PHILADELPHIA - The School District of Philadelphia on Thursday said it is exploring adjustments to next year's bell schedule that would narrow start times across the district and help improve bus routes to and from school.
During his weekly briefing with the press, Superintendent Dr. William Hite said the district has over 20 different start times for students. The district is considering a proposal that would make the school day begin at either 7:30 a.m., 8:15 a.m., or 9 a.m.
Hite said the district has not made any decisions on a modified bell schedule and will seek input before making any changes. He pointed out that the proposed change was included in the district's plans last August and has since been used by the Archdioceses and charter schools during their return to in-person learning.
"We realize that making needed changes to bell schedules has many implications for staff, students and families, so we are in the process of getting input from school leaders," Hite said.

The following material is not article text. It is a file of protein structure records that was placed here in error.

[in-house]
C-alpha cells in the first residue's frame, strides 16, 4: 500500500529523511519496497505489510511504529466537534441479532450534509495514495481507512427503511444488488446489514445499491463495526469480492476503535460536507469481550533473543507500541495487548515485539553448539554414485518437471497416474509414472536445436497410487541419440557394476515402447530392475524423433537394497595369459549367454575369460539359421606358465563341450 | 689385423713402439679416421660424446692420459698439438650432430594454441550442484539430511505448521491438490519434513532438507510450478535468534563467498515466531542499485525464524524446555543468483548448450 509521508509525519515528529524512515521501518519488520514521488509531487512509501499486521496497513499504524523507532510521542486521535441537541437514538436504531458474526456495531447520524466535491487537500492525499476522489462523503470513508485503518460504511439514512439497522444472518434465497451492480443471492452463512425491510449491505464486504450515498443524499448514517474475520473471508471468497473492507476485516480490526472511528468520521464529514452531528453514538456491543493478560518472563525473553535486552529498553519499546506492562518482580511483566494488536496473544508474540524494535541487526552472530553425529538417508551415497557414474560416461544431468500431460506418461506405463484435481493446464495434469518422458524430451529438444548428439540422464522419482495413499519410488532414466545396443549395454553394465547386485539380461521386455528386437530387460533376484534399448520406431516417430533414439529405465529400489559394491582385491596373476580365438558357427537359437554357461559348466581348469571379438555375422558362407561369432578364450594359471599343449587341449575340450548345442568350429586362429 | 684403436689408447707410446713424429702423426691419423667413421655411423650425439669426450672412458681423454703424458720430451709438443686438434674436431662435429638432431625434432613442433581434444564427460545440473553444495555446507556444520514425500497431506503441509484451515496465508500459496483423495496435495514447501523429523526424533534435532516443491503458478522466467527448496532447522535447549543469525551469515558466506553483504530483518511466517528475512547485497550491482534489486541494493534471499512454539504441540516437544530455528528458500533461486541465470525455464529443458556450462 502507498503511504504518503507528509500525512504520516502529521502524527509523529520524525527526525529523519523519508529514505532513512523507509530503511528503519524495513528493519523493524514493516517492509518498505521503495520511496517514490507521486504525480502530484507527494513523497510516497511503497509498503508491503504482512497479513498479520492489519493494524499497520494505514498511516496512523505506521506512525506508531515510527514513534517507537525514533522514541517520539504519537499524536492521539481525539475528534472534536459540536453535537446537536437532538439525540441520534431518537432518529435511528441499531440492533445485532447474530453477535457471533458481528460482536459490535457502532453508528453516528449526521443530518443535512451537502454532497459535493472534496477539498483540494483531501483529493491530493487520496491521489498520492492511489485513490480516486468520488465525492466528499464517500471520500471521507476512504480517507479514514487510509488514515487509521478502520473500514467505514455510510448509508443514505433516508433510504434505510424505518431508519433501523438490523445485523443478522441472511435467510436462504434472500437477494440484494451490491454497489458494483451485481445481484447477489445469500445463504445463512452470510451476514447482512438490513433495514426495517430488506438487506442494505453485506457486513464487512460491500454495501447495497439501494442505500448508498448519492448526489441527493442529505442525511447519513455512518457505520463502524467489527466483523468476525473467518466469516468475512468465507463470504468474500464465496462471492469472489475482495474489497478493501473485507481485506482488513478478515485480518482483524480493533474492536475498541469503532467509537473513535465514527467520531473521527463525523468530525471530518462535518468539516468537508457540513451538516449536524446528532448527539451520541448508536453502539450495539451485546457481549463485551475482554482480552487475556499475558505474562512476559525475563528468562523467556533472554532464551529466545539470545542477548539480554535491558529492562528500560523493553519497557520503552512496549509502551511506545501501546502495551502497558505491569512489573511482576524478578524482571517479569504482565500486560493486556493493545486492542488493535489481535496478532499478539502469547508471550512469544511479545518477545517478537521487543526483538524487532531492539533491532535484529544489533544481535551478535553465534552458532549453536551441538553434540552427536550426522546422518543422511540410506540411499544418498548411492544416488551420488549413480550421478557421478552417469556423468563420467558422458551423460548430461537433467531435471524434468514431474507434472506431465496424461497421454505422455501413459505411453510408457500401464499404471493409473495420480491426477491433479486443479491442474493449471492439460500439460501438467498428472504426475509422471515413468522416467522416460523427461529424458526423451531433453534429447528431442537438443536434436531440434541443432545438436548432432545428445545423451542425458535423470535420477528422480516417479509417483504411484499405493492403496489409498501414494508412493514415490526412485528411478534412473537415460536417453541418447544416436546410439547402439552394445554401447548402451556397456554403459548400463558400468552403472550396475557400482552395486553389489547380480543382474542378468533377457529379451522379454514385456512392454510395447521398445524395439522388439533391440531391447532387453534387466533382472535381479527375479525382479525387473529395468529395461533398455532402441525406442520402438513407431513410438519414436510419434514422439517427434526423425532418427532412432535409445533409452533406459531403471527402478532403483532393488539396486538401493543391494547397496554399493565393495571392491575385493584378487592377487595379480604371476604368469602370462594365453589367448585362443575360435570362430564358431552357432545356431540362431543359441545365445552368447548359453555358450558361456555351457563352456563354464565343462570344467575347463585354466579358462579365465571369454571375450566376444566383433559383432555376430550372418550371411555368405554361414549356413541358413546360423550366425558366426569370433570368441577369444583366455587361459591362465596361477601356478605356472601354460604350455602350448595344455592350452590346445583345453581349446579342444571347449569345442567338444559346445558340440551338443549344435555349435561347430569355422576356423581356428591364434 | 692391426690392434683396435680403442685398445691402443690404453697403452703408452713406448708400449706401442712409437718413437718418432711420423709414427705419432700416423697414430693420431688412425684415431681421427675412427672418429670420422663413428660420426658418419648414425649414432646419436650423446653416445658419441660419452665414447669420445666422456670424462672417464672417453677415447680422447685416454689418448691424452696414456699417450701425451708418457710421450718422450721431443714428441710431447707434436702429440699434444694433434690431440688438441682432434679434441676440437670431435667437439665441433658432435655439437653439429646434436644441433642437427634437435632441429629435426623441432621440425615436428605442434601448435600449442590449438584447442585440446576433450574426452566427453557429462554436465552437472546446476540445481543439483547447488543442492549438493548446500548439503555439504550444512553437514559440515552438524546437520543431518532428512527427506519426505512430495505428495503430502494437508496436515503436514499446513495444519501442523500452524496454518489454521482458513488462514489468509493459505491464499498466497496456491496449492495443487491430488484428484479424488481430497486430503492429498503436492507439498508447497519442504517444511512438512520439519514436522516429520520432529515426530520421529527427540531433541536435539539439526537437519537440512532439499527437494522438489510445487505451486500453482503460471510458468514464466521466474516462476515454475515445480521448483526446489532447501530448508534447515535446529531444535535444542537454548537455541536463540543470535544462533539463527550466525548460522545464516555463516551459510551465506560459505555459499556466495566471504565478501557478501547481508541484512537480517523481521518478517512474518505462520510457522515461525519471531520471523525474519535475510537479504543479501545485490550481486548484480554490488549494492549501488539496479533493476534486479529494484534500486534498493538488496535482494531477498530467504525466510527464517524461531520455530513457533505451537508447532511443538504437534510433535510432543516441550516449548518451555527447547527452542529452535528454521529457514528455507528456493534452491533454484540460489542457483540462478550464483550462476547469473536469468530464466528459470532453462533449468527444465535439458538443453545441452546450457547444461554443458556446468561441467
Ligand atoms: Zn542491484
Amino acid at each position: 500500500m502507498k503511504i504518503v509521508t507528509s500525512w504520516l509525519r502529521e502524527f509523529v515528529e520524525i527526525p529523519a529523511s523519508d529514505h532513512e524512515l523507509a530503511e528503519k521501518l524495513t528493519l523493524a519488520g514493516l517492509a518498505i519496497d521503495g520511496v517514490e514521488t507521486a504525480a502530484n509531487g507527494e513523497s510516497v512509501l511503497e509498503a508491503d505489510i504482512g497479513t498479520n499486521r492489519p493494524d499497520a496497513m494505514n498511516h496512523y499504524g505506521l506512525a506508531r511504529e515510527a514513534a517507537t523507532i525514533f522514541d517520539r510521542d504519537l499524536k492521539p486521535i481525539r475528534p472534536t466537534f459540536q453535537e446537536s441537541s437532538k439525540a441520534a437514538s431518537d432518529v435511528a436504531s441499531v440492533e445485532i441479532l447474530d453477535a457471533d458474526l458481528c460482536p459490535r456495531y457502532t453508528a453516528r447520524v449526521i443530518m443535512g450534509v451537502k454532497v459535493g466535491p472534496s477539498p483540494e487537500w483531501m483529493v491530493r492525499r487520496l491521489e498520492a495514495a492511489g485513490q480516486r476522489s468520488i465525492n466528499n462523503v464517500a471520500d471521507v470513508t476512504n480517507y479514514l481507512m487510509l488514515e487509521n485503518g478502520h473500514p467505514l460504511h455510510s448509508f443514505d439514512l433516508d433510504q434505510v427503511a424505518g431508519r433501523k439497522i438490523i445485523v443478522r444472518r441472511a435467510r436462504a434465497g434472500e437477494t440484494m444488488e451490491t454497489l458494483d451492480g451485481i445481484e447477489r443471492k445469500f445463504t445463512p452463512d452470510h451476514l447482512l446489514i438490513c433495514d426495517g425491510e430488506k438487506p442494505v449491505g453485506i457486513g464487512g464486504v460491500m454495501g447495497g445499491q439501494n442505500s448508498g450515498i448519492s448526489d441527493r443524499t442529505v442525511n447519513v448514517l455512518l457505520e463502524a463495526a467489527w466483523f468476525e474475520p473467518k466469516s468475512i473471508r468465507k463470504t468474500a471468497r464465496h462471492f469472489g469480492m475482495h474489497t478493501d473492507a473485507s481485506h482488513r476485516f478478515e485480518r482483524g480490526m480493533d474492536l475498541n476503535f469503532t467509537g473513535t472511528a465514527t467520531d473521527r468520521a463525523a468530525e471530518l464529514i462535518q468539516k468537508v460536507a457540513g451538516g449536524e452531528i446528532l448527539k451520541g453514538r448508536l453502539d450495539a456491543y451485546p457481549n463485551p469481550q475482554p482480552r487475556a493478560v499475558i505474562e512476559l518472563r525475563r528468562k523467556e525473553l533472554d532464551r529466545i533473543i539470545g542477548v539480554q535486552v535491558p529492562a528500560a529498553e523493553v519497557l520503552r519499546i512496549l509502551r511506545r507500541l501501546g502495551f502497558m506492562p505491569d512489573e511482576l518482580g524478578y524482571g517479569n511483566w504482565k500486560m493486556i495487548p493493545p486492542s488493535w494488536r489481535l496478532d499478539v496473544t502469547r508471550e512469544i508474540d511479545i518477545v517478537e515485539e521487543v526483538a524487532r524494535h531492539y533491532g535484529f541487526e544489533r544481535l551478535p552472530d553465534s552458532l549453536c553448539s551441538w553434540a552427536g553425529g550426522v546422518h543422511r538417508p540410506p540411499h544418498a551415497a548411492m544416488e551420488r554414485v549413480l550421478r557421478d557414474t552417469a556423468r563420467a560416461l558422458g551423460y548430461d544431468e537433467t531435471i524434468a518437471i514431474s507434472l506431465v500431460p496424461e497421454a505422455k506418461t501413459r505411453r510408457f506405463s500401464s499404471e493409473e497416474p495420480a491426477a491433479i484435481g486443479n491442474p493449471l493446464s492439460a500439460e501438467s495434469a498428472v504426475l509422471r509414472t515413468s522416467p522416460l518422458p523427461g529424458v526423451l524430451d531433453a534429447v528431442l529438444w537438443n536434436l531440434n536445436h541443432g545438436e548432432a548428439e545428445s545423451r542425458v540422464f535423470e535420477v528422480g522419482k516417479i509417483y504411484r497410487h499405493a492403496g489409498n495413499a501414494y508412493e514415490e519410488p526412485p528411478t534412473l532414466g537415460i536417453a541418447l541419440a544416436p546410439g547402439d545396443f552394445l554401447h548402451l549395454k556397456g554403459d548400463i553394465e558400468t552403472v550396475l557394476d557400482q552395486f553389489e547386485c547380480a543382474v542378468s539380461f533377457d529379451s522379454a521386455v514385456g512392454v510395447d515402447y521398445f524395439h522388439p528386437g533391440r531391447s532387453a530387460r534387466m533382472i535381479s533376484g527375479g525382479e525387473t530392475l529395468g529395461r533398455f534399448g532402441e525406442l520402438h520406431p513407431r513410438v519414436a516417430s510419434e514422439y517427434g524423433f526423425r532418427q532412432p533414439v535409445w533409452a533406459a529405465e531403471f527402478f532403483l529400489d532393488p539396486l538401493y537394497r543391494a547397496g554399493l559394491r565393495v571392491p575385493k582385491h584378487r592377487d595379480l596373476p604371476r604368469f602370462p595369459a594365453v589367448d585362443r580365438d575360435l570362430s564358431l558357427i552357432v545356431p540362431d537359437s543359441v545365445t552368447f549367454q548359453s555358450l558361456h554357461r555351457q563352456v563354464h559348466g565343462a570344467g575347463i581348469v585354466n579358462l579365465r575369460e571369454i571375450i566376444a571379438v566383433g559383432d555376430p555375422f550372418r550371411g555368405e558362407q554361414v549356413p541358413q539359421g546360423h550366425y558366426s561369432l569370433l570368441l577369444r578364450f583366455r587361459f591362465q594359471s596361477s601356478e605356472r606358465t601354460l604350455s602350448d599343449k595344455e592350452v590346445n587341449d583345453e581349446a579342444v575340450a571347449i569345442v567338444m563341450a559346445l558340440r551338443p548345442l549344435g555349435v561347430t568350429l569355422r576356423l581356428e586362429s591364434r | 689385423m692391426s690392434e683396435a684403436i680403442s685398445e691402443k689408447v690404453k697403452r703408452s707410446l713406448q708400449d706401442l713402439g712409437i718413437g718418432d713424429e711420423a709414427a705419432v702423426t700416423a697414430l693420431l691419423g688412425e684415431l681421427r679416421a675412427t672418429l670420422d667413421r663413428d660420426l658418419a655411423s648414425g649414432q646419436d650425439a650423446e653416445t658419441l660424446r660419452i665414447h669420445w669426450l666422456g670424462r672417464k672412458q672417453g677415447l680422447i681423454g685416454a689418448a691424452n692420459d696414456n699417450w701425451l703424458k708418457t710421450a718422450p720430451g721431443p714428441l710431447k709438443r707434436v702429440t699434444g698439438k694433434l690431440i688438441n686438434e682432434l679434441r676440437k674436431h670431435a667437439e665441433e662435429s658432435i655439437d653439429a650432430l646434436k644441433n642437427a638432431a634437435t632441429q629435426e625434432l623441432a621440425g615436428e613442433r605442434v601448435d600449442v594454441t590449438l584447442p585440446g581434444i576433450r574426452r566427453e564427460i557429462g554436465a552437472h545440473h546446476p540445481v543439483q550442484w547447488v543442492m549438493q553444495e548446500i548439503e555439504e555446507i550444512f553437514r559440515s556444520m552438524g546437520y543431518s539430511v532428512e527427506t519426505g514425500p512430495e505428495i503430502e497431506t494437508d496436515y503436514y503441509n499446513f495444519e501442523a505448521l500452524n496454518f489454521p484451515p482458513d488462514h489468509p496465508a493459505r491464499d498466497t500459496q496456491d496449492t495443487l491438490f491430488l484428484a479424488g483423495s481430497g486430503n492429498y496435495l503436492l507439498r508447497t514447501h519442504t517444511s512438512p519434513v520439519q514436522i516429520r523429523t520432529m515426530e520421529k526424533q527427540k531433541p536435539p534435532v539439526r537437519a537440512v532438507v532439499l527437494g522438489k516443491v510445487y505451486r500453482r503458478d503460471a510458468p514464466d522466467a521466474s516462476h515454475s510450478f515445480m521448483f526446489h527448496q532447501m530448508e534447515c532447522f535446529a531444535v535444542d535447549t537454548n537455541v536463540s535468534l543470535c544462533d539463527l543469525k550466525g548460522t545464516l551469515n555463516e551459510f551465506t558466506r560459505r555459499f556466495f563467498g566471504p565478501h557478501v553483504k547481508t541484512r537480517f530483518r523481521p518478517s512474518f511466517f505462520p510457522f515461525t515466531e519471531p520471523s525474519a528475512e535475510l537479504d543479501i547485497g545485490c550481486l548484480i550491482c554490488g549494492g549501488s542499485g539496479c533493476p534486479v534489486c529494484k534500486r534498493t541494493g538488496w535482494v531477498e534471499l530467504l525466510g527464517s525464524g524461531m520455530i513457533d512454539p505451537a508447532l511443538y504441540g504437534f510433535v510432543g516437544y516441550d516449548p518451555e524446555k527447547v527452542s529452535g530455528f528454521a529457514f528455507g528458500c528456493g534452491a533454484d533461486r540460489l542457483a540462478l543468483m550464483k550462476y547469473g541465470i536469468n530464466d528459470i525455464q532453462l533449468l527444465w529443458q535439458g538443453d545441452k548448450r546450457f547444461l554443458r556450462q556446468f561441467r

A large part of the proposed shift to a three-tiered start schedule deals with bus route efficiency and staffing challenges faced by transportation companies are still managing. Under the proposal, Hite said students will spend less time aboard a bus due to streamlined routes that will help buses make up to three runs a day.
The district will hold a series of virtual focus groups for families to voice their feedback on the proposed changes in the future, according to Hite.
Some schools have already voiced their disapproval of the district's new bell schedule. One school leader told FOX 29's Jennifer Joyce that his school voted to dispute the plan during an emergency meeting this week.
"It’s going to be hard enough to come back after a year of not being in school," special education teacher David Malone said. "Now trying to get 100 percent back in school and reacclimate to the day is going to be difficult, on top of that, adding the stress trying to figure out what time to drop off or pick up."
Meanwhile, Philadelphia Federation of Teachers President Jerry Jordan said there is a lot of frustration and, in some cases, anger." He maintained that the union will continue to work with the district to try to resolve their differences."
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